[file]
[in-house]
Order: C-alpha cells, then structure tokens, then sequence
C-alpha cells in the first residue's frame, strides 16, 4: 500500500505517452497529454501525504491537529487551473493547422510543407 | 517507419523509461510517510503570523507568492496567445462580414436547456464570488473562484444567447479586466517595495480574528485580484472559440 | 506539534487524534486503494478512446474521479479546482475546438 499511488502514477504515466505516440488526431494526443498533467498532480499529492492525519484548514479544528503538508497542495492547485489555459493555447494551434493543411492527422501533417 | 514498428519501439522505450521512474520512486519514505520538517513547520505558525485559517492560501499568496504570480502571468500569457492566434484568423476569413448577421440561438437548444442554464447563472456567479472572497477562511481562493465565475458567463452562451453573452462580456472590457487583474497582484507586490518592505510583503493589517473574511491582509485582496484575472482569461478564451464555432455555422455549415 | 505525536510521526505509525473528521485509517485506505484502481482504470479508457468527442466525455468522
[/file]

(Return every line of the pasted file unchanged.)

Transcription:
[in-house]
Order: C-alpha cells, then structure tokens, then sequence
C-alpha cells in the first residue's frame, strides 16, 4: 500500500505517452497529454501525504491537529487551473493547422510543407 | 517507419523509461510517510503570523507568492496567445462580414436547456464570488473562484444567447479586466517595495480574528485580484472559440 | 506539534487524534486503494478512446474521479479546482475546438 499511488502514477504515466505516440488526431494526443498533467498532480499529492492525519484548514479544528503538508497542495492547485489555459493555447494551434493543411492527422501533417 | 514498428519501439522505450521512474520512486519514505520538517513547520505558525485559517492560501499568496504570480502571468500569457492566434484568423476569413448577421440561438437548444442554464447563472456567479472572497477562511481562493465565475458567463452562451453573452462580456472590457487583474497582484507586490518592505510583503493589517473574511491582509485582496484575472482569461478564451464555432455555422455549415 | 505525536510521526505509525473528521485509517485506505484502481482504470479508457468527442466525455468522